By Tim Lacy, Special to the AFRO
Major League Baseball (MLB) has packed its bags and gone south for the winter. While they are honing their craft it dawned on me that this is a great time to close out BLACK HISTORY MONTH by treating you to a look at some of the old time NEGRO LEAGUE CHARACTERS.
It is only fitting that I open with the ladies. Most people are not aware that there were a few COLORED ladies playing Pro Baseball. The most notable being Toni Stone, Connie Morgan and Mamie “Peanut” Johnson. Peanut was my buddy, and when we showed up at the same venue, there were sure to be some hijinks.
When she made her debut with the Indianapolis Clowns she faced Hank Baylis. Hank was a crusty veteran, and spotting this 5’3″ wisp of a girl looking back at him from the mound, he guffawed and named her “Peanut”. He invited her to return to the kitchen and leave the ball playing to the men. She promptly struck him out. He was gone, but the name stuck.
I would like to introduce you to Rube Foster. Rube was Branch Rickey in blackface. He was a team owner who insisted that his players wear a suit when traveling, and he purchased a railroad car that he would attach to trains traveling to his destinations. The appearance of his players helped lend credibility to these barnstormers.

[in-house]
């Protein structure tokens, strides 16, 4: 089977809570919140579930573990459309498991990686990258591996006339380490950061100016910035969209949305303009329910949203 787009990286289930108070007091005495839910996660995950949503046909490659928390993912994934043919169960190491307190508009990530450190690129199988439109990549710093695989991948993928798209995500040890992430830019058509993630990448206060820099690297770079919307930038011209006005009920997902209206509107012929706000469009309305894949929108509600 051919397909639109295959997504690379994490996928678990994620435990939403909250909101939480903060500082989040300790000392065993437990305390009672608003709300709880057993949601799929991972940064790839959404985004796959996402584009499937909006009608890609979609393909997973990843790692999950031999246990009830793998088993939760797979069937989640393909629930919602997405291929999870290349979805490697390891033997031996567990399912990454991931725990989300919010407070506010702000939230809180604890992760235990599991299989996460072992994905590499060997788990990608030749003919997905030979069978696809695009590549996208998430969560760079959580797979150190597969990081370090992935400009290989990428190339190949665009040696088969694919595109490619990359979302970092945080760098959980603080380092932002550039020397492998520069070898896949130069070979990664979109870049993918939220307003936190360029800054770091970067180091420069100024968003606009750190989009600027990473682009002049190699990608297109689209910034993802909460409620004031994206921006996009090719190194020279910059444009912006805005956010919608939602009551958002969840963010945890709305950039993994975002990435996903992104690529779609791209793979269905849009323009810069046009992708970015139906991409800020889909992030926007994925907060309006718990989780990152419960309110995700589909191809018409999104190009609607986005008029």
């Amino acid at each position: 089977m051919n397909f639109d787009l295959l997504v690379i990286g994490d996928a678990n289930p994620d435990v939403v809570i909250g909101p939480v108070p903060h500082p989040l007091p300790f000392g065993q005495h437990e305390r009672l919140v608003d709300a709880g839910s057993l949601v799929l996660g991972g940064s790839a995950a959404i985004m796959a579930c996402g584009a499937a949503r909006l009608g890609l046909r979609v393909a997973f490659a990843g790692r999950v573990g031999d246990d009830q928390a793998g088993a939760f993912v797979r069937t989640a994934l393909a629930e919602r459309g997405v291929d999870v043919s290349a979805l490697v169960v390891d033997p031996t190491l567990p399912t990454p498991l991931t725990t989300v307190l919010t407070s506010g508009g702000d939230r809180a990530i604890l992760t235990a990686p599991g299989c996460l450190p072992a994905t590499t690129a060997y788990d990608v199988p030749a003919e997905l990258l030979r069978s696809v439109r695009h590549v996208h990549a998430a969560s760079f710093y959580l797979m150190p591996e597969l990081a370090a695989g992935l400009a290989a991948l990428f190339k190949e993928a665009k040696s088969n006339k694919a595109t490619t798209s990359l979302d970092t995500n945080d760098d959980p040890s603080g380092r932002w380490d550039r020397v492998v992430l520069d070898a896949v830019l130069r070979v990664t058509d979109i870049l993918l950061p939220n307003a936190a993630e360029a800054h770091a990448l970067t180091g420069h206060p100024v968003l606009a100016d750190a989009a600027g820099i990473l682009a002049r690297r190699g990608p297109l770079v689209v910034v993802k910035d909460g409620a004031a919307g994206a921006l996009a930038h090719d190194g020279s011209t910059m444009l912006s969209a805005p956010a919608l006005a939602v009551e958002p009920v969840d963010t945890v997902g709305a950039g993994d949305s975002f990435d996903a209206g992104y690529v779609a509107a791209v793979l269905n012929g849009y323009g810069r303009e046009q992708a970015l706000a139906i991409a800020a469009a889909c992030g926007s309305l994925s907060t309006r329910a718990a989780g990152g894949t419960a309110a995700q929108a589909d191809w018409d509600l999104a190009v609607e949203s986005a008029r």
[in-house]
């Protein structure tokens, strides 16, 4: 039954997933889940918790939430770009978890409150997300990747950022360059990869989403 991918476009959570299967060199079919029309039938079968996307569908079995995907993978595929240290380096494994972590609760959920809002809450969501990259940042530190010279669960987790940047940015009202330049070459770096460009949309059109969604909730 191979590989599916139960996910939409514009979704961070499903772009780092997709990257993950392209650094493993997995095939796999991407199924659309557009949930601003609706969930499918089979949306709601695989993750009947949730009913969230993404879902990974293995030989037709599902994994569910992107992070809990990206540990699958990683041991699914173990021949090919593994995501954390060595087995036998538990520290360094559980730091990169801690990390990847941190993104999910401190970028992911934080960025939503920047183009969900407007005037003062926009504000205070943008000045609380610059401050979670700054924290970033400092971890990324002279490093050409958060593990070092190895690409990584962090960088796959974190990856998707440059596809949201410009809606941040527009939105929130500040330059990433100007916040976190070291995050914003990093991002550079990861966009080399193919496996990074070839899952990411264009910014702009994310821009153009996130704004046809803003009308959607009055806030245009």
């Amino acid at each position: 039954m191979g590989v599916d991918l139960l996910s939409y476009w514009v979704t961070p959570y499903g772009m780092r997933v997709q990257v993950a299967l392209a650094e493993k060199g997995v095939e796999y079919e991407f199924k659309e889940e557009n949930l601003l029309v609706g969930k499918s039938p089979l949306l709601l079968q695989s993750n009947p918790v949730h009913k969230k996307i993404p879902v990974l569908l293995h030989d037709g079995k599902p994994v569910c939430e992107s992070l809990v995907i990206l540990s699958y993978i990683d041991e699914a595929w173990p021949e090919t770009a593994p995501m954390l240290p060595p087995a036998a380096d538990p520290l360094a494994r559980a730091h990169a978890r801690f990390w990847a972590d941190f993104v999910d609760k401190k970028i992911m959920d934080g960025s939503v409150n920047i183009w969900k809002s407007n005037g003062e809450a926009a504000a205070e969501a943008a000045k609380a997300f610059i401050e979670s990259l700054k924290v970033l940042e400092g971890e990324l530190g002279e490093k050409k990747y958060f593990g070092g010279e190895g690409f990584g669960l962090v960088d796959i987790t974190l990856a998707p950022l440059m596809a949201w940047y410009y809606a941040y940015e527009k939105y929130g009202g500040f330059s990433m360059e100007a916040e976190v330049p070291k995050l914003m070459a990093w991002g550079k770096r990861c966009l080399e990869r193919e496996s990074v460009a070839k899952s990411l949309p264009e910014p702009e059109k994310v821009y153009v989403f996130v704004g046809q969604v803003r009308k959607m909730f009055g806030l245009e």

“Smokey” Joe Williams was a pitcher. He was said to have a fast ball so powerful that blind people would go out to the park just to listen to him pitch. James Thomas “Cool Papa” Bell was the fastest man in baseball. It was said he could walk into a hotel room, hit the light switch and be in bed before the room got dark. He could hit a line drive up the middle and get hit by the ball sliding into second base. Josh Gibson was known as the Black Babe Ruth. Josh was so powerful, he was once fooled by a change up pitch and lost his grip on the bat. He proceeded to knock the ball out of Yankee Stadium with one hand. John Henry “Pop” Lloyd was still active after 27 years of baseball. He was so adept at shortstop, he was called “El Cuchara” which translates to the shovel or the spoon, for his penchant of coming up with a glove full of dirt when fielding a ground ball. A white HoF player Honus Wagner, had the same habit and both are enshrined in Cooperstown. Ted “Double Duty” Radcliffe lived to be 103 years old, and before he died, he was always seen with a fine looking lady on both arms. He got the name “Double Duty” from his habit of coming out of the dugout, spotting a beautiful day and shouting “Let’s play two!” Lloyd “Pepper” Bassett was a catcher known for sometimes catching a game in a rocking chair. “Pepper” played 20 years from his chair.
This is just a sample, and we may revisit these characters sometime in the future.